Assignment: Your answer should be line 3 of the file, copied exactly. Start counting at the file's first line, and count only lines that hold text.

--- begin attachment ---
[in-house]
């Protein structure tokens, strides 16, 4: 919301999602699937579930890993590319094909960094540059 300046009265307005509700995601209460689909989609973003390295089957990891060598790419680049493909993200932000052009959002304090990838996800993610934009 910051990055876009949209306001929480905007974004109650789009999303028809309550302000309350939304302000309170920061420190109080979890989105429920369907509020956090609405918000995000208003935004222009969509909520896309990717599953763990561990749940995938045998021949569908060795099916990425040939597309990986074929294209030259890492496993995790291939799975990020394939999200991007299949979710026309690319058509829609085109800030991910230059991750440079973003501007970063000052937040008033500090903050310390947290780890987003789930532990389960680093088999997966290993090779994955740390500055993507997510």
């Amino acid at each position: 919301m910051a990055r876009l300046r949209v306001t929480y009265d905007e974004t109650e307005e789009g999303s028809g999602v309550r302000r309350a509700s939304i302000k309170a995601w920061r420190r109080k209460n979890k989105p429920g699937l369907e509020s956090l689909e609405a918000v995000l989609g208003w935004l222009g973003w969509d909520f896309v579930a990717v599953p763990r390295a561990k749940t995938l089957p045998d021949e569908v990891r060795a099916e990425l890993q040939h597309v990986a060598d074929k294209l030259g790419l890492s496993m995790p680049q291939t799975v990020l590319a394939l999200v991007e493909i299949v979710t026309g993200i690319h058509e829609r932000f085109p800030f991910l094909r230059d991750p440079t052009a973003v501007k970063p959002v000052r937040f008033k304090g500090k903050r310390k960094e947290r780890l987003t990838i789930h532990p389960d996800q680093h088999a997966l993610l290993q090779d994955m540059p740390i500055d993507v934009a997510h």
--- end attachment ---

């Amino acid at each position: 919301m910051a990055r876009l300046r949209v306001t929480y009265d905007e974004t109650e307005e789009g999303s028809g999602v309550r302000r309350a509700s939304i302000k309170a995601w920061r420190r109080k209460n979890k989105p429920g699937l369907e509020s956090l689909e609405a918000v995000l989609g208003w935004l222009g973003w969509d909520f896309v579930a990717v599953p763990r390295a561990k749940t995938l089957p045998d021949e569908v990891r060795a099916e990425l890993q040939h597309v990986a060598d074929k294209l030259g790419l890492s496993m995790p680049q291939t799975v990020l590319a394939l999200v991007e493909i299949v979710t026309g993200i690319h058509e829609r932000f085109p800030f991910l094909r230059d991750p440079t052009a973003v501007k970063p959002v000052r937040f008033k304090g500090k903050r310390k960094e947290r780890l987003t990838i789930h532990p389960d996800q680093h088999a997966l993610l290993q090779d994955m540059p740390i500055d993507v934009a997510h």